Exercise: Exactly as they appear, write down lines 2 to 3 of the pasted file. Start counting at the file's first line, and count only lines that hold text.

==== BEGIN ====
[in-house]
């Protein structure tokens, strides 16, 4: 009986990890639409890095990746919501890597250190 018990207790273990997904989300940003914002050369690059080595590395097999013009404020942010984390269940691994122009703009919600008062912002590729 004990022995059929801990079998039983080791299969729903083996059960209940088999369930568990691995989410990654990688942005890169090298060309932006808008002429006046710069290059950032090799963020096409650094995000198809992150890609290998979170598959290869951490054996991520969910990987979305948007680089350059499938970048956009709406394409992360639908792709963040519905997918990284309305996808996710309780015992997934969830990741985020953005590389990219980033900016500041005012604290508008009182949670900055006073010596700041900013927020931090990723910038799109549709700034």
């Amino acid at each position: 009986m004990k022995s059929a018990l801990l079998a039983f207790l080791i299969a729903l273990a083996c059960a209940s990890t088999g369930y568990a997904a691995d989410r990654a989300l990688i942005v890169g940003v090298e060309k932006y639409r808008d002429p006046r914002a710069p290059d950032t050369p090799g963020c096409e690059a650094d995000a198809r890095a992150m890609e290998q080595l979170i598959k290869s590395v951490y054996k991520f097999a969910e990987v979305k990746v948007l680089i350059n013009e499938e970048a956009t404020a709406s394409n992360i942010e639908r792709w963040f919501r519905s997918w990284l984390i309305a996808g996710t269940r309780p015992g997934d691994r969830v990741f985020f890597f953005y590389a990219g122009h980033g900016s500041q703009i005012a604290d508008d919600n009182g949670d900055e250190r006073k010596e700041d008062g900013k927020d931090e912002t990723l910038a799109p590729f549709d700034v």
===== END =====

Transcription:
């Protein structure tokens, strides 16, 4: 009986990890639409890095990746919501890597250190 018990207790273990997904989300940003914002050369690059080595590395097999013009404020942010984390269940691994122009703009919600008062912002590729 004990022995059929801990079998039983080791299969729903083996059960209940088999369930568990691995989410990654990688942005890169090298060309932006808008002429006046710069290059950032090799963020096409650094995000198809992150890609290998979170598959290869951490054996991520969910990987979305948007680089350059499938970048956009709406394409992360639908792709963040519905997918990284309305996808996710309780015992997934969830990741985020953005590389990219980033900016500041005012604290508008009182949670900055006073010596700041900013927020931090990723910038799109549709700034």
């Amino acid at each position: 009986m004990k022995s059929a018990l801990l079998a039983f207790l080791i299969a729903l273990a083996c059960a209940s990890t088999g369930y568990a997904a691995d989410r990654a989300l990688i942005v890169g940003v090298e060309k932006y639409r808008d002429p006046r914002a710069p290059d950032t050369p090799g963020c096409e690059a650094d995000a198809r890095a992150m890609e290998q080595l979170i598959k290869s590395v951490y054996k991520f097999a969910e990987v979305k990746v948007l680089i350059n013009e499938e970048a956009t404020a709406s394409n992360i942010e639908r792709w963040f919501r519905s997918w990284l984390i309305a996808g996710t269940r309780p015992g997934d691994r969830v990741f985020f890597f953005y590389a990219g122009h980033g900016s500041q703009i005012a604290d508008d919600n009182g949670d900055e250190r006073k010596e700041d008062g900013k927020d931090e912002t990723l910038a799109p590729f549709d700034v």